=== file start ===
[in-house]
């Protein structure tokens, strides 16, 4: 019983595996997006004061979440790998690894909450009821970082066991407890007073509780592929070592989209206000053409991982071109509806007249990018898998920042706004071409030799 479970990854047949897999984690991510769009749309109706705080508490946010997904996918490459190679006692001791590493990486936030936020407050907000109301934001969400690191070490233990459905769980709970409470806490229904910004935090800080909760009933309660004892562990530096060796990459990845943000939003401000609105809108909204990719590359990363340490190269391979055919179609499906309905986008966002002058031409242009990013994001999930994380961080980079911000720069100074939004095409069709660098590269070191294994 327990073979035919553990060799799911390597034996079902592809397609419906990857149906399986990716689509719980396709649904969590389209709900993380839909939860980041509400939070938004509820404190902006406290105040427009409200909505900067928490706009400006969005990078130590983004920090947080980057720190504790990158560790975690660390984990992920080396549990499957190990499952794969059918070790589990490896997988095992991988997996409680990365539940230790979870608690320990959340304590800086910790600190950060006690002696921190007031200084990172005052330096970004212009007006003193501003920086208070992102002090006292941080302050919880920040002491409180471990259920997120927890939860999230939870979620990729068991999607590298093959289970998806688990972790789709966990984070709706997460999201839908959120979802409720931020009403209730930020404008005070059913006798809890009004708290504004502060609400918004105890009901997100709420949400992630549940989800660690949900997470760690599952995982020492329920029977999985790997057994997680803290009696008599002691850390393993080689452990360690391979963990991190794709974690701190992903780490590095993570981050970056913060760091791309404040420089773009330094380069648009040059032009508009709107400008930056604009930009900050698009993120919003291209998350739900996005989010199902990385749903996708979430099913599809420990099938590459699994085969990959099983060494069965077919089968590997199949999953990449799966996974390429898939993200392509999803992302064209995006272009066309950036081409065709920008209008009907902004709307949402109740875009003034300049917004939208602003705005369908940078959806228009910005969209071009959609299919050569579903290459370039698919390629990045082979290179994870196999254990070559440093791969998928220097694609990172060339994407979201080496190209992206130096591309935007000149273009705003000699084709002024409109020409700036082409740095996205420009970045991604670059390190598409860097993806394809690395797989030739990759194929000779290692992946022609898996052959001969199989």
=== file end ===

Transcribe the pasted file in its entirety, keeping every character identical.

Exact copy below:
[in-house]
């Protein structure tokens, strides 16, 4: 019983595996997006004061979440790998690894909450009821970082066991407890007073509780592929070592989209206000053409991982071109509806007249990018898998920042706004071409030799 479970990854047949897999984690991510769009749309109706705080508490946010997904996918490459190679006692001791590493990486936030936020407050907000109301934001969400690191070490233990459905769980709970409470806490229904910004935090800080909760009933309660004892562990530096060796990459990845943000939003401000609105809108909204990719590359990363340490190269391979055919179609499906309905986008966002002058031409242009990013994001999930994380961080980079911000720069100074939004095409069709660098590269070191294994 327990073979035919553990060799799911390597034996079902592809397609419906990857149906399986990716689509719980396709649904969590389209709900993380839909939860980041509400939070938004509820404190902006406290105040427009409200909505900067928490706009400006969005990078130590983004920090947080980057720190504790990158560790975690660390984990992920080396549990499957190990499952794969059918070790589990490896997988095992991988997996409680990365539940230790979870608690320990959340304590800086910790600190950060006690002696921190007031200084990172005052330096970004212009007006003193501003920086208070992102002090006292941080302050919880920040002491409180471990259920997120927890939860999230939870979620990729068991999607590298093959289970998806688990972790789709966990984070709706997460999201839908959120979802409720931020009403209730930020404008005070059913006798809890009004708290504004502060609400918004105890009901997100709420949400992630549940989800660690949900997470760690599952995982020492329920029977999985790997057994997680803290009696008599002691850390393993080689452990360690391979963990991190794709974690701190992903780490590095993570981050970056913060760091791309404040420089773009330094380069648009040059032009508009709107400008930056604009930009900050698009993120919003291209998350739900996005989010199902990385749903996708979430099913599809420990099938590459699994085969990959099983060494069965077919089968590997199949999953990449799966996974390429898939993200392509999803992302064209995006272009066309950036081409065709920008209008009907902004709307949402109740875009003034300049917004939208602003705005369908940078959806228009910005969209071009959609299919050569579903290459370039698919390629990045082979290179994870196999254990070559440093791969998928220097694609990172060339994407979201080496190209992206130096591309935007000149273009705003000699084709002024409109020409700036082409740095996205420009970045991604670059390190598409860097993806394809690395797989030739990759194929000779290692992946022609898996052959001969199989």